“I totally want to kill you people who are custom-ordering those videos of black people doing ‘shout-outs.’”
[…] “Wouldn’t it be better to use the money to buy more food?”
“There are 600 people in our complex. Everyone pitches in for group purchases, but we still can’t get our hands on vegetables, watermelon, bread or milk. Can’t we at least make fun of our misery?”
“This video was shot for 150 yuan. If a group of 200 shared the cost evenly, it would come out to less than one yuan per person, whereas a pound of green vegetables sells for double-digit prices.”
“A dance like this only costs 300, and with 1000 people in our complex, we can afford to do it just for fun, hahahaha” [Chinese]
The appetite for supportive videos from Africans—but not from Westerners—may reflect positive feelings towards Africa among the Chinese government and people, particularly in contrast to souring relations with the West. However, exploitative features of these videos betray the racist prejudices underlying certain Chinese views of Africa. Connecting these two threads for The Diplomat, Asen Velinov described how the videos provide a unique lens through which to view the China-Africa relationship:
[…] Everyone [during an online lecture at Shanghai University for Science and Technology] knew of the trend, and many found it fun and positive. The students who responded highlighted an understanding that China and Africa have a “tighter,” “purer” relationship, in which China has “helped” and “invested” a lot. The students agreed that [there] is no “rivalry” with Africa like the one China has with the “Western world.”
[…] “This perception is caused by a persistent narrative present in the education Chinese students receive: that there is friendship between China and Africa and that China has helped Africa in various ways,” said [Professor Liu Yuntong from the School of International Exchanges at Tongji University]. This “means that most people take this narrative for granted and do not question it when something like this trend appears to align with it.”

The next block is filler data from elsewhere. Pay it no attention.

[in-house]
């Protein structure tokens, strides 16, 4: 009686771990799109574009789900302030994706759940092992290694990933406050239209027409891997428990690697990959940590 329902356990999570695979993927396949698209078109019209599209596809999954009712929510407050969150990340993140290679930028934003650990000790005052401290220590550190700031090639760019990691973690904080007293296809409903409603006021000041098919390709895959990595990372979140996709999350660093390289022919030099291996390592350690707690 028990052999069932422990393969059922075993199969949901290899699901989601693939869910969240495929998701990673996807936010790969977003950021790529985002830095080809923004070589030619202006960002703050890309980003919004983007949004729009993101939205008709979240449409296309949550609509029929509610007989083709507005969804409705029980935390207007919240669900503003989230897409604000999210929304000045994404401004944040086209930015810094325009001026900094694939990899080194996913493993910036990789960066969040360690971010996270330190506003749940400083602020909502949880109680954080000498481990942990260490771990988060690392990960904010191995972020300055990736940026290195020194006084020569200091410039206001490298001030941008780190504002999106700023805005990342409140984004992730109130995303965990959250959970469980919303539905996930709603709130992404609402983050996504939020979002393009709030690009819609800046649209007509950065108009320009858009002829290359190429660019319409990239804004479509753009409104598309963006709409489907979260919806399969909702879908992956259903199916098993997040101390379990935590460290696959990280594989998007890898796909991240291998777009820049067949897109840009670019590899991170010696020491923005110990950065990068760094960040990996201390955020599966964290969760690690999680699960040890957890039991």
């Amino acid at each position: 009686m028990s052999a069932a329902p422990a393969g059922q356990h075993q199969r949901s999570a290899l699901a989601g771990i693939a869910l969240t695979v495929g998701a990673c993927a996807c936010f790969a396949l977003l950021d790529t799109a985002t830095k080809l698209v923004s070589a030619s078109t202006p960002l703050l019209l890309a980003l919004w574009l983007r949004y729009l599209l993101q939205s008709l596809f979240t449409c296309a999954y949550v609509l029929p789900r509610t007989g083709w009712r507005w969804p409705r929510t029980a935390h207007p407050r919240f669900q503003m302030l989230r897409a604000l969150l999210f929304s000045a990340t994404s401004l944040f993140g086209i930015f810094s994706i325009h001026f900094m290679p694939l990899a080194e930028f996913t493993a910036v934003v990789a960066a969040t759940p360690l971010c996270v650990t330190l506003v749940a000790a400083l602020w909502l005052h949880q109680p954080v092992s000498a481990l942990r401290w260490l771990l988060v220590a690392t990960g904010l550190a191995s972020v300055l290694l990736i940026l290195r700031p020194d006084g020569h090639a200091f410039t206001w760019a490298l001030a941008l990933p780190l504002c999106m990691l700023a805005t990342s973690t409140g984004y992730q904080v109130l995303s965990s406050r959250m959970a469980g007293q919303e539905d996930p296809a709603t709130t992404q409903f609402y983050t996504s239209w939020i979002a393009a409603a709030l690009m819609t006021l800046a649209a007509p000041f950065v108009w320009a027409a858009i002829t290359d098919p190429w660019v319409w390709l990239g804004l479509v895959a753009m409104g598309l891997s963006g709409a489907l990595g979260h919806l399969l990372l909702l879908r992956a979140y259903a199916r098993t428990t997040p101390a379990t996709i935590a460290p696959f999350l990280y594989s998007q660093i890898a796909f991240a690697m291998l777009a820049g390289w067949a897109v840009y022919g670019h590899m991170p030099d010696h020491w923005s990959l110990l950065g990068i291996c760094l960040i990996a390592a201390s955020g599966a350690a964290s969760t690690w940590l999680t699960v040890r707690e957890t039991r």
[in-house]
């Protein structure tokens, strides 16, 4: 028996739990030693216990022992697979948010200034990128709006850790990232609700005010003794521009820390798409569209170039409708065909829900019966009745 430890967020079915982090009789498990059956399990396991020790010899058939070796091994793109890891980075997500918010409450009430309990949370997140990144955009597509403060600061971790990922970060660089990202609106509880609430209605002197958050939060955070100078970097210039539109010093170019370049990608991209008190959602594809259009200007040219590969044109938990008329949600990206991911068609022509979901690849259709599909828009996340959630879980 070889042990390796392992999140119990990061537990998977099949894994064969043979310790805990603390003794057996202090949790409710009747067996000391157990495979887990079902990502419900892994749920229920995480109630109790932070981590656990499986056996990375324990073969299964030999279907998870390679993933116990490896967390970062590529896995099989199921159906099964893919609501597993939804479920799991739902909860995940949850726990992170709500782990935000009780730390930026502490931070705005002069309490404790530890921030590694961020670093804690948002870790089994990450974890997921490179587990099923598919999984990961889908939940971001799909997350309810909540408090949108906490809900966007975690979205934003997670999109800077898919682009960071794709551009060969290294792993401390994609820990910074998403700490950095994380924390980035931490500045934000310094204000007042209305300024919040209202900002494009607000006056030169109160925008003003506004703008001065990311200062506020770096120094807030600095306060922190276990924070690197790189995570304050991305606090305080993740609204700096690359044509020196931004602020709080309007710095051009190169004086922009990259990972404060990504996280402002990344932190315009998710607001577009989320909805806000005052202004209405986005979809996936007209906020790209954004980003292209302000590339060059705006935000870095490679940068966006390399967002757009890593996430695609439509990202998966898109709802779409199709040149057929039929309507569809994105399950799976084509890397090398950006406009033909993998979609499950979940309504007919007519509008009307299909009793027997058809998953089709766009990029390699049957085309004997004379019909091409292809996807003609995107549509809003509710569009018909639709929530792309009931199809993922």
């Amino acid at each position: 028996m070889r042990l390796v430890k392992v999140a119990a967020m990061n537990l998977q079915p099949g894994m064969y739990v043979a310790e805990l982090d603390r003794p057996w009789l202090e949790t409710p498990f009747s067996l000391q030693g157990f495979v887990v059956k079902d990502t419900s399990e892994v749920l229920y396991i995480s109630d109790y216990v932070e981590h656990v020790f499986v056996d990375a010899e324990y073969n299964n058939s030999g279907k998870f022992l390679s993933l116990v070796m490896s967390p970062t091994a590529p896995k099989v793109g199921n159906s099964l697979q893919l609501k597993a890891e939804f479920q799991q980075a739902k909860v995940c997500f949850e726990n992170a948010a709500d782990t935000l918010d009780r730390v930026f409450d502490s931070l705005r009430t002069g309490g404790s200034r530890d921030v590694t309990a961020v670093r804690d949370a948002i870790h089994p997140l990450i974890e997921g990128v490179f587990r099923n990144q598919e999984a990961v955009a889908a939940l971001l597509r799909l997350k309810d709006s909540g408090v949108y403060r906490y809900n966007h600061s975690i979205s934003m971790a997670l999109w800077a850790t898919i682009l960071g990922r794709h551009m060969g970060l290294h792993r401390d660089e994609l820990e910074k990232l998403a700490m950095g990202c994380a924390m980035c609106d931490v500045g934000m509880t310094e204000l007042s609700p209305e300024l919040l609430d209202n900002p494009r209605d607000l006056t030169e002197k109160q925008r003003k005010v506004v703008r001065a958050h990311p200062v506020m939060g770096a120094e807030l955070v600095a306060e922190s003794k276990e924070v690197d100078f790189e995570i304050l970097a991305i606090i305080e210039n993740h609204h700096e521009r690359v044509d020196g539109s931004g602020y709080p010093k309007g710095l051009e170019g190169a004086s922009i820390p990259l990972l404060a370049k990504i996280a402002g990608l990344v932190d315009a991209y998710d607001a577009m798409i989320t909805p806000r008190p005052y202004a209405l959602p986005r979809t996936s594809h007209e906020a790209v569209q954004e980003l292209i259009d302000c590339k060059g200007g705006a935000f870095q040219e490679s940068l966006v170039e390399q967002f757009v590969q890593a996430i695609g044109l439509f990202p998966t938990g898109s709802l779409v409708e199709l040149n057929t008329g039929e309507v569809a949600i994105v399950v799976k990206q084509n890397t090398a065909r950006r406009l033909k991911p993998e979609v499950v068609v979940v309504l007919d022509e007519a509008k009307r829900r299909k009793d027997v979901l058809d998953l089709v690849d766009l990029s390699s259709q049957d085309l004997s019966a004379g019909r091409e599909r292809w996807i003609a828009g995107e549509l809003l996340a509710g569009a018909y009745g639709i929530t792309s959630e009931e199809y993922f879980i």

Jilles Djon, director of business development at the African Chamber of Commerce in China, understands why African greetings might be more welcome. “Considering the strong anti-China narrative currently presented by Western media and explicitly articulated by Western leaders, one can easily understand why Chinese content producers are not willing to support similar initiatives with Western involvement, for it can easily be misconstrued and taken out of context,” he said.
[…] Kabelo Seitshiro, a news editor for Botswana TV who holds an MA in Chinese Politics and International Relations from Fudan University, hadn’t heard of the trend until I asked about it. But upon viewing the videos, Seitshiro called them “a little unsettling.” “Some of these people look like they are being used as props,” Seitshiro said. “They are dressed up in costume, and being ‘made’ to chant stuff I doubt they understand.”
[…] [Chaniece Brackeen, an American social media consultant who has researched blackface videos in China, said of the latest trend,] “It might not make them hate or even dislike African people, but it certainly encourages attitudes towards African and Black people that dehumanizes them, making them no more than a color and vague sense of culture wrapped in eccentric garb. It is this monolithic way of viewing African people and Black people that is dangerous – quite the opposite of fostering any deep friendship between Africa (an entire continent) and China.” [Source]
Translations by Cindy Carter.